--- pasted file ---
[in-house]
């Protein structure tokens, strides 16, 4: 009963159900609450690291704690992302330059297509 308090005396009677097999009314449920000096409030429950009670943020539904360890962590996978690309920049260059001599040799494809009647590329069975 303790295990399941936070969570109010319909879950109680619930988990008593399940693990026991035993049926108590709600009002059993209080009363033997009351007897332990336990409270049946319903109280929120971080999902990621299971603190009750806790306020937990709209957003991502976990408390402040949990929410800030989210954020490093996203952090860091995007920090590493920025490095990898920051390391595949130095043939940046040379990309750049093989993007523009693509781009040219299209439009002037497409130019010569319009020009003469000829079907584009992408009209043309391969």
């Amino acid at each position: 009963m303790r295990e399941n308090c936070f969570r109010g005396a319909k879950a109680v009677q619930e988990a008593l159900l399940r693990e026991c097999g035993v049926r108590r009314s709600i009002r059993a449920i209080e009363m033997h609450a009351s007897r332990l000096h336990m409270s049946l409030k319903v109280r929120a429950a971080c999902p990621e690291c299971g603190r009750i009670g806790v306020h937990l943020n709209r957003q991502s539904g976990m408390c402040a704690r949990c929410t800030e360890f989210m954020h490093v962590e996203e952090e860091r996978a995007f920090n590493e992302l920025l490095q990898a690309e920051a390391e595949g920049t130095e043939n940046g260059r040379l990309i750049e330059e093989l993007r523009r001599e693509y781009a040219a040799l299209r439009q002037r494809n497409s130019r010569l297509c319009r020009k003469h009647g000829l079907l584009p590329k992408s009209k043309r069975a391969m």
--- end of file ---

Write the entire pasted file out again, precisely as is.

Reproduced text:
[in-house]
């Protein structure tokens, strides 16, 4: 009963159900609450690291704690992302330059297509 308090005396009677097999009314449920000096409030429950009670943020539904360890962590996978690309920049260059001599040799494809009647590329069975 303790295990399941936070969570109010319909879950109680619930988990008593399940693990026991035993049926108590709600009002059993209080009363033997009351007897332990336990409270049946319903109280929120971080999902990621299971603190009750806790306020937990709209957003991502976990408390402040949990929410800030989210954020490093996203952090860091995007920090590493920025490095990898920051390391595949130095043939940046040379990309750049093989993007523009693509781009040219299209439009002037497409130019010569319009020009003469000829079907584009992408009209043309391969």
């Amino acid at each position: 009963m303790r295990e399941n308090c936070f969570r109010g005396a319909k879950a109680v009677q619930e988990a008593l159900l399940r693990e026991c097999g035993v049926r108590r009314s709600i009002r059993a449920i209080e009363m033997h609450a009351s007897r332990l000096h336990m409270s049946l409030k319903v109280r929120a429950a971080c999902p990621e690291c299971g603190r009750i009670g806790v306020h937990l943020n709209r957003q991502s539904g976990m408390c402040a704690r949990c929410t800030e360890f989210m954020h490093v962590e996203e952090e860091r996978a995007f920090n590493e992302l920025l490095q990898a690309e920051a390391e595949g920049t130095e043939n940046g260059r040379l990309i750049e330059e093989l993007r523009r001599e693509y781009a040219a040799l299209r439009q002037r494809n497409s130019r010569l297509c319009r020009k003469h009647g000829l079907l584009p590329k992408s009209k043309r069975a391969m």